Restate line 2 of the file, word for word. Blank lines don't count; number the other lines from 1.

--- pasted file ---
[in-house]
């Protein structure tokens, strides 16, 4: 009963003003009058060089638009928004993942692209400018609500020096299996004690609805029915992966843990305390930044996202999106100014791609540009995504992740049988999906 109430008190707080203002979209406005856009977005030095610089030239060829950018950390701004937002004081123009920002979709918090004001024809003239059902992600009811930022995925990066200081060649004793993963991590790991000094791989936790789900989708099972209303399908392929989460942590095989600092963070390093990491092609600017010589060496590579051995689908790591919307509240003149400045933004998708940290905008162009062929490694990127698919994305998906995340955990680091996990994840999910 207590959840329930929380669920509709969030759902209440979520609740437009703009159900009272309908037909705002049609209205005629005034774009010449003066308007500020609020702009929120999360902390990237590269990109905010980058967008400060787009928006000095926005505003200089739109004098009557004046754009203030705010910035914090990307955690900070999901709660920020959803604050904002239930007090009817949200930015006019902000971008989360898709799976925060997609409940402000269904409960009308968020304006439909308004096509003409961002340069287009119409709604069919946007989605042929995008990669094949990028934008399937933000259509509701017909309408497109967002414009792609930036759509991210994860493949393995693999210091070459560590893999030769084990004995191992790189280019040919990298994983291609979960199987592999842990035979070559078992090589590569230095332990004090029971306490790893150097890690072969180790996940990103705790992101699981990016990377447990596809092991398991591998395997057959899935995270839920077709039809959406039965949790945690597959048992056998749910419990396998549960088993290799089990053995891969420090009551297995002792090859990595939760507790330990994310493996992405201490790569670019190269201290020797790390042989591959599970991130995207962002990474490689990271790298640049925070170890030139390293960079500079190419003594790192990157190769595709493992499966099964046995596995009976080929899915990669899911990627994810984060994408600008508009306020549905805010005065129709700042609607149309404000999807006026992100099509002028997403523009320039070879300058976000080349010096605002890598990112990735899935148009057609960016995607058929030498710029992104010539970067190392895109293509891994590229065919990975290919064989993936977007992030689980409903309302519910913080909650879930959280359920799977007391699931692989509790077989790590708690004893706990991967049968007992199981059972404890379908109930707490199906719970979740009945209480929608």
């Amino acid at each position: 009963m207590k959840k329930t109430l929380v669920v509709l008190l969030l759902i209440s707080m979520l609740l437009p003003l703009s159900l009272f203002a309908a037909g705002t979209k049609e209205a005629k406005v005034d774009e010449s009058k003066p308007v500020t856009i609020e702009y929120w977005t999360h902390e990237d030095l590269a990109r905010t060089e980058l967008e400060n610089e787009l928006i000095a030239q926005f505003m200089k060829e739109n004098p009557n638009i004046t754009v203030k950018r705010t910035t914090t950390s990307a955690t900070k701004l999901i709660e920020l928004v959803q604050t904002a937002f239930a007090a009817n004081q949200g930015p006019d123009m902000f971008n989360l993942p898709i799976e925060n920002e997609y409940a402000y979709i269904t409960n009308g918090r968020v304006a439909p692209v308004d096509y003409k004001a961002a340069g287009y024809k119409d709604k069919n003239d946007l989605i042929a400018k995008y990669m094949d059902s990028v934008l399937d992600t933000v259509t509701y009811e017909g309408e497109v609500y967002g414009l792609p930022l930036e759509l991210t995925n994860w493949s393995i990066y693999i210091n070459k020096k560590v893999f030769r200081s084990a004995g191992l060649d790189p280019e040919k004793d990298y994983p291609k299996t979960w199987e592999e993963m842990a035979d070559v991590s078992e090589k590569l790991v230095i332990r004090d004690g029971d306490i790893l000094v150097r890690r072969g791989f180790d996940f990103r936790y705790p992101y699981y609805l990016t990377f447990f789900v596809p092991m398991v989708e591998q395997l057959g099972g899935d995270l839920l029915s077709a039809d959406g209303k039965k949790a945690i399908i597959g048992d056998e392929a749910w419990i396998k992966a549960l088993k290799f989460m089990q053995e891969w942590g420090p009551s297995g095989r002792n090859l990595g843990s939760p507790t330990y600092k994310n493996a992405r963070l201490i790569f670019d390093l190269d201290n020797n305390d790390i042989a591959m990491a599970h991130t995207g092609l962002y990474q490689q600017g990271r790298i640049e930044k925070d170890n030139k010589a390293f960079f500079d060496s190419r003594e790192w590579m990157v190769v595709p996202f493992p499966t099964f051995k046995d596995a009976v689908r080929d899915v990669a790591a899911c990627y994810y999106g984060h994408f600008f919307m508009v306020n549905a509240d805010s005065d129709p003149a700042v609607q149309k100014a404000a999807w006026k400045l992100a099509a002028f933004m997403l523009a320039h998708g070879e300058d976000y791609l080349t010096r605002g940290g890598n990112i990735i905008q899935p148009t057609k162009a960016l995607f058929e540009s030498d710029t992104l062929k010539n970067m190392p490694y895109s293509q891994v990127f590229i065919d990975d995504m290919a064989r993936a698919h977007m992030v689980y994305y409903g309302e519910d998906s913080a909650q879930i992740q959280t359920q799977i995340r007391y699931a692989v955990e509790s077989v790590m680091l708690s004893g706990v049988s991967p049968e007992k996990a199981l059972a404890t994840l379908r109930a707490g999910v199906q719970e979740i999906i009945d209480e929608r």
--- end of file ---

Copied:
């Protein structure tokens, strides 16, 4: 009963003003009058060089638009928004993942692209400018609500020096299996004690609805029915992966843990305390930044996202999106100014791609540009995504992740049988999906 109430008190707080203002979209406005856009977005030095610089030239060829950018950390701004937002004081123009920002979709918090004001024809003239059902992600009811930022995925990066200081060649004793993963991590790991000094791989936790789900989708099972209303399908392929989460942590095989600092963070390093990491092609600017010589060496590579051995689908790591919307509240003149400045933004998708940290905008162009062929490694990127698919994305998906995340955990680091996990994840999910 207590959840329930929380669920509709969030759902209440979520609740437009703009159900009272309908037909705002049609209205005629005034774009010449003066308007500020609020702009929120999360902390990237590269990109905010980058967008400060787009928006000095926005505003200089739109004098009557004046754009203030705010910035914090990307955690900070999901709660920020959803604050904002239930007090009817949200930015006019902000971008989360898709799976925060997609409940402000269904409960009308968020304006439909308004096509003409961002340069287009119409709604069919946007989605042929995008990669094949990028934008399937933000259509509701017909309408497109967002414009792609930036759509991210994860493949393995693999210091070459560590893999030769084990004995191992790189280019040919990298994983291609979960199987592999842990035979070559078992090589590569230095332990004090029971306490790893150097890690072969180790996940990103705790992101699981990016990377447990596809092991398991591998395997057959899935995270839920077709039809959406039965949790945690597959048992056998749910419990396998549960088993290799089990053995891969420090009551297995002792090859990595939760507790330990994310493996992405201490790569670019190269201290020797790390042989591959599970991130995207962002990474490689990271790298640049925070170890030139390293960079500079190419003594790192990157190769595709493992499966099964046995596995009976080929899915990669899911990627994810984060994408600008508009306020549905805010005065129709700042609607149309404000999807006026992100099509002028997403523009320039070879300058976000080349010096605002890598990112990735899935148009057609960016995607058929030498710029992104010539970067190392895109293509891994590229065919990975290919064989993936977007992030689980409903309302519910913080909650879930959280359920799977007391699931692989509790077989790590708690004893706990991967049968007992199981059972404890379908109930707490199906719970979740009945209480929608």